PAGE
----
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Recognizing Semester Affective Disorder (SAD) in Your Professor


It’s your typical 8 a.m. class, and as your professor walks in, you take in his low energy and the faint smell of alcohol wafting off his disheveled blaze. Something is different about him today… perhaps it’s a change in weight, increased irritability, or the fact that he just disabled the smoke alarm and is chain smoking throughout his lecture on The Elephant Man. As you contemplate how this miserable film relates to Electrical Engineering, consider this: these symptoms may be a sign of Semester Affective Disorder (SAD).


SAD is a type of seasonal depression that typically begins at the start of the spring semester and ends by the summer; although symptoms can last as long as forever. Many professors brush this feeling off as “springtime blues” or “realizing the best years are behind them and their mother was right they should have taken that job at General Electric,” but it is our duty as watchful Eagles to recognize the signs and lend our shoulder to cry on (within the physical distance permitted between faculty and students as per the UNT Conduct Handbook).


Common Symptoms Include:

  • Showing more videos in class than normal
  • Not showering like some art teacher you had in Art II
  • Falling asleep in class (their own class)
  • Making excuses to listen to The Scientist by Coldplay


If this sounds like a professor you know, it’s important to seek help, as symptoms may become more severe over time if not properly addressed. Just listen to UNT senior Taylor Moore who believed her class could handle their instructor Dr. Klein’s melancholia on their own: “We got him a heating lamp to sit under, and that seemed to help, but then that asshole Brian asked him a question that is clearly in the syllabus, and next thing we know he’s wailing under his desk like somebody pushed Adele into a fire.”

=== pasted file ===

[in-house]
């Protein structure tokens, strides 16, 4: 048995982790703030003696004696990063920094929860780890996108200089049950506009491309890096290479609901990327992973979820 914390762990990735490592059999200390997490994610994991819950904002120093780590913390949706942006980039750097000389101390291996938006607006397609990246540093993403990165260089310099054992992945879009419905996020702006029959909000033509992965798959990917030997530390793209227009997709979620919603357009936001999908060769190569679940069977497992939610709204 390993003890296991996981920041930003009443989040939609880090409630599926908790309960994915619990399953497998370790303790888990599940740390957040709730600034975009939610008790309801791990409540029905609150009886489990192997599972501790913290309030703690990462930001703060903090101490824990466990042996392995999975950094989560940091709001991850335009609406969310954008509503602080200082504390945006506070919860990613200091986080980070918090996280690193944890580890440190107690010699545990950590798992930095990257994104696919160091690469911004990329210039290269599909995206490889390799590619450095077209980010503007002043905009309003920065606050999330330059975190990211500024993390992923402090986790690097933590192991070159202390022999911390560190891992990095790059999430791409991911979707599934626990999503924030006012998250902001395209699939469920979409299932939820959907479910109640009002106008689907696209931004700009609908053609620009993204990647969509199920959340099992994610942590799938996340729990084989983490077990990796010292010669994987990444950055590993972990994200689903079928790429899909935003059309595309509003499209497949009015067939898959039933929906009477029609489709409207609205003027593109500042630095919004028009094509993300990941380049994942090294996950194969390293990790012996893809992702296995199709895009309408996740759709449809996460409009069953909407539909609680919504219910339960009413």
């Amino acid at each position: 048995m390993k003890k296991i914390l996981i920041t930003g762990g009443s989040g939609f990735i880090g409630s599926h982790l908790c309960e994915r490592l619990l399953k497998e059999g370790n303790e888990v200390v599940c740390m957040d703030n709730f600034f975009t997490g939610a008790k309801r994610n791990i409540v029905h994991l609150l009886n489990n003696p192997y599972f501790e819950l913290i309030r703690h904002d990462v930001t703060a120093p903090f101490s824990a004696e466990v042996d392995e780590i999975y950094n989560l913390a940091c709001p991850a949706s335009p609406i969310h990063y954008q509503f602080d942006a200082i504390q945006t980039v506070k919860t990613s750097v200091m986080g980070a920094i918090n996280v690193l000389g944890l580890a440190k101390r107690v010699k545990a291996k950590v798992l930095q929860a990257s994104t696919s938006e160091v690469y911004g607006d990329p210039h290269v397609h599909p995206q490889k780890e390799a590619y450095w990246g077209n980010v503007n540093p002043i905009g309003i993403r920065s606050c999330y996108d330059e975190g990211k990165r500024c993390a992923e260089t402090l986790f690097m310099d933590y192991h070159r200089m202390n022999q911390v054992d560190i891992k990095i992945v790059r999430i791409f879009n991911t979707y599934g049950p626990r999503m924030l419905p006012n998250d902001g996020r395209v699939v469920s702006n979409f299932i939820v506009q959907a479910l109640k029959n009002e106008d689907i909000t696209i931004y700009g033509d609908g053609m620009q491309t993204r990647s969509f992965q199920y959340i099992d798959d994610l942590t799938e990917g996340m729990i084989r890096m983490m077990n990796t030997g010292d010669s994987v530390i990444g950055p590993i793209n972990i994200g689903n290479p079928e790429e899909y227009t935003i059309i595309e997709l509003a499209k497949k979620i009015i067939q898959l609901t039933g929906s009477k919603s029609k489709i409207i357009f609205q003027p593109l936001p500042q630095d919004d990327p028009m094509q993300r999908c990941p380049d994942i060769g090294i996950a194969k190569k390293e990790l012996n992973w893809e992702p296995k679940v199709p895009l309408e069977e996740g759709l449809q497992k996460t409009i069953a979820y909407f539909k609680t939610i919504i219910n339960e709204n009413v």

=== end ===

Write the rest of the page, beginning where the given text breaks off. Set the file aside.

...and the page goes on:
After losing her own professor to SAD (he didn’t die, but he did leave his job and family) Moore began a support group for UNT’s professors called “Wind Beneath Our Wings,” but for copyright reasons the group is now called “Draft Beneath Our Airfoil.” The Black Sheep recently sat in on one of these meetings.


One shaken instructor was recovering from grading an essay that tragically cited Popsugar as an academic source. Another ill-fated scholar could only stare dejectedly out the window after sitting through a 7 minute persuasive speech entitled “Why People Should Like My Lower Back Tattoo.” Truly. Horrifying. A few students were in attendance as well, sharing stories of loss, and racking up volunteer hours for their LinkedIn page.


“My professor said he was just going out for a pack of cigarettes, but he never came back,” cried freshman Allen Ginsberg, reeking of attachment issues.


Another student recalled her experience with biochemistry teacher Dr. Lori: “I felt like she wasn’t engaged. I got an A in the class, and for my final paper I accidentally turned a flyer left on my windshield for Danny’s Weave Emporium.”


Students, don’t wait until your professor is angrily showing you an entire powerpoint he made about his ex-wife with star fade outs. Know the signs and get help. Or drop the class and get off that crazy train.


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